Forget about time

Margot Schaap (the Netherlands, 1986) has a BA in Film Directing from the Netherlands Film and Television Academy and has made a few critically successful short and medium lenght fiction films. She also directs music videos and plays.

Voice of my Father

Orhan Eskiköy & Zeynel Dogan (Turkey/Germany/France 2012)

An old woman walks trough the wide Kurdish landscape. She looks small and vulnerable in comparison to the massive mountains that surround her. It takes a while, but eventually she arrives at an open space with small mounds of piled stones. She bends over and carefully kisses the upper stone. For a while nothing happens. Then she turns around and starts to walk again. With the same slow but careful steps through the overwhelming landscape she returns.

I feel relieved. No attempt to set a statement, to wake me up with unexpected shocking images, nor to indoctrinate me with some kind of controversial message that I have to adopt. Just sit and watch. Experience how this woman moves, talks, looks around. It’s strange how a film in which time is so clearly present and moves so remarkable slow, is able to make you forget about time. Such an enjoyable experience.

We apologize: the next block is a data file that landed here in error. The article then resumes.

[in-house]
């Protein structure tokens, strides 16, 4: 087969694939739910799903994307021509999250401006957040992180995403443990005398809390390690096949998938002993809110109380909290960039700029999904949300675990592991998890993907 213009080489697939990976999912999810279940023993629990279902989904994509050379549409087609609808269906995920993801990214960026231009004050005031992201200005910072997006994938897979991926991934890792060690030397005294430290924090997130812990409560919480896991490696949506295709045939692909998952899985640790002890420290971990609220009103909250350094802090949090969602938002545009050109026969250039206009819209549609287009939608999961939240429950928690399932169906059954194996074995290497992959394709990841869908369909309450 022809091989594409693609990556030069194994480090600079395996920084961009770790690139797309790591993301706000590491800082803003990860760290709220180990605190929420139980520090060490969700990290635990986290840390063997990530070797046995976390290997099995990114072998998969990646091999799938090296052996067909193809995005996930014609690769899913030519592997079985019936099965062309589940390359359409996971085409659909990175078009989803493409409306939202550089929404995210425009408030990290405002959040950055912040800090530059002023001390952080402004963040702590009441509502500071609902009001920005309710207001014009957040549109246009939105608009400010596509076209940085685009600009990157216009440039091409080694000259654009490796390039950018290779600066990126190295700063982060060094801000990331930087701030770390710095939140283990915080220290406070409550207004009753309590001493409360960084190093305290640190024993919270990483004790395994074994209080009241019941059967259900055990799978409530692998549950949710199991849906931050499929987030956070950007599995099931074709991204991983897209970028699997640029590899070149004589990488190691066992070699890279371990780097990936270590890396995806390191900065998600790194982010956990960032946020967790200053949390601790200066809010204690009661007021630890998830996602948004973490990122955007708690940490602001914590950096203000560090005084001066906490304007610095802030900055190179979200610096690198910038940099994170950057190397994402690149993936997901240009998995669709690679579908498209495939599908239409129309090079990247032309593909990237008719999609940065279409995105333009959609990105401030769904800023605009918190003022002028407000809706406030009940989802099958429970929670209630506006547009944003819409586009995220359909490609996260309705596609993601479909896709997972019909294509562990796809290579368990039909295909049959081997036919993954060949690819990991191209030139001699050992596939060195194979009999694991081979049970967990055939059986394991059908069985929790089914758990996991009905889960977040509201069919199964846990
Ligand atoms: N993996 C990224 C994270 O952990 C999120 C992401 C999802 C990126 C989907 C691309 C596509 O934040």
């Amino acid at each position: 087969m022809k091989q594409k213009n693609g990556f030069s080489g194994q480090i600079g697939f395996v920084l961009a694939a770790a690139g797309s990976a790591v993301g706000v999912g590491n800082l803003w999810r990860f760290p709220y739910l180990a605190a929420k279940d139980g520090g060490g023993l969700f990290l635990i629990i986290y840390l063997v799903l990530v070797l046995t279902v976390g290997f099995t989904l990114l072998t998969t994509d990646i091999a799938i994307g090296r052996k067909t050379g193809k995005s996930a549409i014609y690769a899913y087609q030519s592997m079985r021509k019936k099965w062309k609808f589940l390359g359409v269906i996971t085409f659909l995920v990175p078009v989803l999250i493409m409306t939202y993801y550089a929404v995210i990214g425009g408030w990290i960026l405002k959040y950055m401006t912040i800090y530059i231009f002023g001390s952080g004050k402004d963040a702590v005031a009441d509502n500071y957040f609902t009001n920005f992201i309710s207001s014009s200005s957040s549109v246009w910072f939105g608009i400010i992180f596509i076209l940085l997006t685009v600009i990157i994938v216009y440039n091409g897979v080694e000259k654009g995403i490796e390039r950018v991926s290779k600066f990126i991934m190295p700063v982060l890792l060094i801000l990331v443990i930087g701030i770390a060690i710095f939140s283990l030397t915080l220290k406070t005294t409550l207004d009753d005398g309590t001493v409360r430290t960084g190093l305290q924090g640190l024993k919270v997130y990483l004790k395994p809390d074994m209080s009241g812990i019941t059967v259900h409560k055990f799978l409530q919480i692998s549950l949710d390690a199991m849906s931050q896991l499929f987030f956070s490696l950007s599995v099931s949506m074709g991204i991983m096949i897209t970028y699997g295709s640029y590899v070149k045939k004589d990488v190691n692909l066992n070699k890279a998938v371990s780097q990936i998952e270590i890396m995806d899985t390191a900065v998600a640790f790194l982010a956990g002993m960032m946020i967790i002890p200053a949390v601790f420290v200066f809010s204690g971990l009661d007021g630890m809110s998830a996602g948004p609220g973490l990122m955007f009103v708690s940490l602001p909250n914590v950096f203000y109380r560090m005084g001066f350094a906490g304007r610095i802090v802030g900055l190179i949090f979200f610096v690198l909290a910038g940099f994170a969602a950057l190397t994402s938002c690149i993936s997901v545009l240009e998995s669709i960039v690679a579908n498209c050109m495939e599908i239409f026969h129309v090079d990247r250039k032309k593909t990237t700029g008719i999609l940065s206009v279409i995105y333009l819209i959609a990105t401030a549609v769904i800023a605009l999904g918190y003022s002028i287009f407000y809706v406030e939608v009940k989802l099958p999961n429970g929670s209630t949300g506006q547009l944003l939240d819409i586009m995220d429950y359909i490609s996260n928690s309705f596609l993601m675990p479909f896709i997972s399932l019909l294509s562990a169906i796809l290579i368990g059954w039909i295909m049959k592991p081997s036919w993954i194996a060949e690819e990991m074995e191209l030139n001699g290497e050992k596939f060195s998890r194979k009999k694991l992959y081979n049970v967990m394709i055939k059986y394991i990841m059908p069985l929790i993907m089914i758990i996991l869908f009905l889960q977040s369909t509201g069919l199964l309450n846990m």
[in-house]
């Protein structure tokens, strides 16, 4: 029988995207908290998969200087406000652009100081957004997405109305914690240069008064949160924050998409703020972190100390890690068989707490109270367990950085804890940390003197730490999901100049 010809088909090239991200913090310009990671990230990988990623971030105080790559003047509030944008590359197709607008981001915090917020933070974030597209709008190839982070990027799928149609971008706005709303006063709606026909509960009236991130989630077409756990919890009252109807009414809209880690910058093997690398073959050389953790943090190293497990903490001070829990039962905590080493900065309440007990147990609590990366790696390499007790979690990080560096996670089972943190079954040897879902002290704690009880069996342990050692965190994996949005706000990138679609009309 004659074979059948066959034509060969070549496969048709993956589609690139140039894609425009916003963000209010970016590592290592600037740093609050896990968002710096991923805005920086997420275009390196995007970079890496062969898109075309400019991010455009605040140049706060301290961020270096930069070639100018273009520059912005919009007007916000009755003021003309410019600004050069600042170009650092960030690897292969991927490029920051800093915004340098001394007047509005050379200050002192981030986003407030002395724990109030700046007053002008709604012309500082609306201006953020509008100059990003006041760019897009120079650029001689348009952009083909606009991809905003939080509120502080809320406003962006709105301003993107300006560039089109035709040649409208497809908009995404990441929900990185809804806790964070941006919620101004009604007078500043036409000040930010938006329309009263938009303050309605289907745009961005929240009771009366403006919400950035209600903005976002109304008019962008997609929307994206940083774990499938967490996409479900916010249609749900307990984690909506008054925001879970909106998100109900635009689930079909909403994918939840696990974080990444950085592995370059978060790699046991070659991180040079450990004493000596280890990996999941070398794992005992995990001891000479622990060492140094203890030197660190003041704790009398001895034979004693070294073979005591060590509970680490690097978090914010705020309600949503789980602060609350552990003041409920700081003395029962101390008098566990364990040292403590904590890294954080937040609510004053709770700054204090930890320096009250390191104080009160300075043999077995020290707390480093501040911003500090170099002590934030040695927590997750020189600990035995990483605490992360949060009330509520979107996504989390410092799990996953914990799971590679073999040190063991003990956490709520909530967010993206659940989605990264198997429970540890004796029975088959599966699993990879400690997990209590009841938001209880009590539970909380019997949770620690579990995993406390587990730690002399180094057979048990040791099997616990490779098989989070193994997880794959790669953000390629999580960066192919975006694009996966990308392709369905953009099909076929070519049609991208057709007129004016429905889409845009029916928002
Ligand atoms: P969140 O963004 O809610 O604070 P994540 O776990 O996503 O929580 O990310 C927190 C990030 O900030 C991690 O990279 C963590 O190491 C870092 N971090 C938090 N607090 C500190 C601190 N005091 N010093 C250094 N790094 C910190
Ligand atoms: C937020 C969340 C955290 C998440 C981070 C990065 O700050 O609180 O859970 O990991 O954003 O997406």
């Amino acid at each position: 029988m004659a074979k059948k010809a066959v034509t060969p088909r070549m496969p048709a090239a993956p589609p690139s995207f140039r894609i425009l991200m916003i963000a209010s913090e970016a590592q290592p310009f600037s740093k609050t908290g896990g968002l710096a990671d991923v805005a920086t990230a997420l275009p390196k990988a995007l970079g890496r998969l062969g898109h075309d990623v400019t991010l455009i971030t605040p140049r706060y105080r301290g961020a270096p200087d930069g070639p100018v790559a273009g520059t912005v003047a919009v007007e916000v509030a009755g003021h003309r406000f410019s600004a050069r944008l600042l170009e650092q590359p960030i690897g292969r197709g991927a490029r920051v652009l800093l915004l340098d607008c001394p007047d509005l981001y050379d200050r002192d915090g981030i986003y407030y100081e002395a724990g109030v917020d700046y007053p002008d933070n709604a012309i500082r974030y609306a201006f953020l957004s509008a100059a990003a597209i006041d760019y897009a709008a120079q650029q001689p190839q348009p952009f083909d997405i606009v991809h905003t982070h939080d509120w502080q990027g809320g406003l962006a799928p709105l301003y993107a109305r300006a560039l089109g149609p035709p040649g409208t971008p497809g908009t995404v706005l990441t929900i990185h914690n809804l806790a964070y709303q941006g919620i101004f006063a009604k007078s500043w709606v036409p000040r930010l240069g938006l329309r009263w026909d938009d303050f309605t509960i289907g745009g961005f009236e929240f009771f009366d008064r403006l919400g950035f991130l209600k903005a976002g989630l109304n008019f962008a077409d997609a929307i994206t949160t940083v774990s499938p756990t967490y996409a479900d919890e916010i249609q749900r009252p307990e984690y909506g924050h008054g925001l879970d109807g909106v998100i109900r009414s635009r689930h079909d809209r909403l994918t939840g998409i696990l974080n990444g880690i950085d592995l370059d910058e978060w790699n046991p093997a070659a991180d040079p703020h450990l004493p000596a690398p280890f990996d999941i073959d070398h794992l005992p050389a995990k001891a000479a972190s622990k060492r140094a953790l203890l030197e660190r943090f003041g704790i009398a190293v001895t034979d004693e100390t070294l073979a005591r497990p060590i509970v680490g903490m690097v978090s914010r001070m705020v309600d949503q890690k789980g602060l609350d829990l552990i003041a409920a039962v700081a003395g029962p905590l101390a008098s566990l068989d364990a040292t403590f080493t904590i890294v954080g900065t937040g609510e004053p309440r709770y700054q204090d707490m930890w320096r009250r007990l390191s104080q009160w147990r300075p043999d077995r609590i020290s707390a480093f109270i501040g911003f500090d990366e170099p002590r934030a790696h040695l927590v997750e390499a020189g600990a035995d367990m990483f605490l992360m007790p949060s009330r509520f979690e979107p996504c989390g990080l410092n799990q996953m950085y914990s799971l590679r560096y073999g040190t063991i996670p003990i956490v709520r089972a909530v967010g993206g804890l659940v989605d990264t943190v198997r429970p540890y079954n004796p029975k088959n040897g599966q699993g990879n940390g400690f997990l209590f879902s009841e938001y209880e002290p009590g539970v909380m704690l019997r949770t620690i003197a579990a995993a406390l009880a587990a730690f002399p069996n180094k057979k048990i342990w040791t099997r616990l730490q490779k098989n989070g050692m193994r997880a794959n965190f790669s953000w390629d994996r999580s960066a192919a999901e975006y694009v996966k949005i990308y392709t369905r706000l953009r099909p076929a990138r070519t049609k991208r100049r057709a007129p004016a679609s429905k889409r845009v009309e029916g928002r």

'Voice of my father' tells about the Kurdish man Zeynel, who lives with his pregnant woman in the city. His mother lives in a deserted village in the countryside. Zeynels older brother Hassan left the country after he joined the Guerilla movement, and they’ve never heard from him again. When they were young, their father moved to Saudi-Arabia to make money, but he died during his work. The only things left are the old cassette tapes he made, to inform them about his life over there (he wasn’t able to write and read). Now that Zeynel is going to be a father himself, he gets more curious about what sort of man his father was. He wants to find out where the rest of the cassettes are. Back at his parental home he struggles to communicate with his mother, who is obsessed with her absent oldest son.

The film is composed out of small gestures in words and movements. The story is told as simple as possible, leaving space for details that show everything you want to know about the characters. The meanings of the Kurdish words the mother explains when she’s on the phone with somebody who doesn’t talk back (she thinks it’s her absent son) are beautiful. They make the film a tribute to both the strength of family ties, and the beauty of the Kurdish culture. Gradually the film turns out to be a statement after all: about suppression and the major influence of language. But a statement formulated in such a subtle and sensitive way, that I do not only understand ‘the message’, but also experience it.

Margot Schaap